Leona Helmsley was never really forgiven for marrying Harry Helmsley. It was through him that she became empress of a real estate empire, that her name graced all sorts of hotels, and that her face graced the pages of thousands of glossy magazines above the motto, “It’s the only palace in the world where the Queen stands guard.”
It did not seem like it was, as they would say, a very good match. It was rather like a collision of the genteel, black-and-white world of midcentury New York and the brash, tabloid world of late-20th century decline when these two met in the late 1960’s. Mr. Helmsley, who had pioneered the use of syndicates to buy iconic buildings, had been married to someone else for three decades. Leona Roberts, as she was then called, was 10 years younger and had already been married to two other men.
She was, however, by that time also successful in her own right, perhaps as successful as a single divorcée could be at the time in a male-dominated industry.
Accounts of how the two met, and just who was chasing whom, differ. But soon enough, Mr. Helmsely had divorced his wife and married Ms. Roberts. They lived together in a duplex at the top of the Park Lane Hotel, which she remodeled with new world extravagance. In 1980, she became president of Mr. Helmsley’s 30 or so hotel properties, which included the Harley Hotel, the St. Moritz, and the Helmsley Palace, and began appearing in ads for them in which she played a merciless taskmaster, a role that, it later became clear from court testimony, was true-to-life.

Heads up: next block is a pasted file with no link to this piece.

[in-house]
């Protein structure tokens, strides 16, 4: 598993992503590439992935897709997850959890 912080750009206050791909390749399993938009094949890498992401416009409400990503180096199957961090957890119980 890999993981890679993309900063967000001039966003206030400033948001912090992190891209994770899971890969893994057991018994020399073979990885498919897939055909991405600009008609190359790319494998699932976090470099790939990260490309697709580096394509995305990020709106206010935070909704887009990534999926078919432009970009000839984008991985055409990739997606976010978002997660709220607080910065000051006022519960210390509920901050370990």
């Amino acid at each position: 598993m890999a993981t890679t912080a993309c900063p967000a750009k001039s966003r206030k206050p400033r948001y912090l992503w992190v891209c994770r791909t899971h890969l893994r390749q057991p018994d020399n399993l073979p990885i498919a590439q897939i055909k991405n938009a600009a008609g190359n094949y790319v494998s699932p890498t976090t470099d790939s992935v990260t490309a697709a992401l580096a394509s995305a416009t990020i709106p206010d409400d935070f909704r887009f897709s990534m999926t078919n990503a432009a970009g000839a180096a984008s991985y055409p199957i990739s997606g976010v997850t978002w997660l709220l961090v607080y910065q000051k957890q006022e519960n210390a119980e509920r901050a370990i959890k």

Even before Mr. and Mrs. Helmsley were brought to court in 1989 on tax evasion charges (she eventually served 18 months in prison), however, they felt ostracized by the real estate industry, according to one longtime acquaintance.
“A number of people resented the fact that they had to go through Leona to go to Harry. He said, ‘She’s my wife. I’m not getting another,’” said Jerome Belson, the president of Associated Builders and Owners of Greater New York, of which she was a governor. “They were just jealous.”
Shortly before her indictment, Mr. Belson said, he was asked by her publicist, Howard Rubenstein, to invite her to one of A.B.O.’s luncheons. Mr. Belson did more than that: He got his group to name Mr. and Ms. Helmsley developers of the year and threw a banquet in their honor at the Marriott Marquis in Times Square.
“She was greeted with great warmth at the dinner dance, and she and Harry danced throughout the night and danced the last set the orchestra played,” Mr. Belson recalled.
Her life was sort of like a fairy tale, except that it did not end happily ever after. When she died Aug. 20 after nearly nine decades, people had trouble saying what they thought about her. Donald Trump, who was not her favorite, managed to neither insult her nor compliment her, and yet gave reporters enough to quote him.
His standard statement read: “Leona Helmsley was definitely one of a kind. Harry loved being with her and the excitement she brought, and that is all that really matters.”
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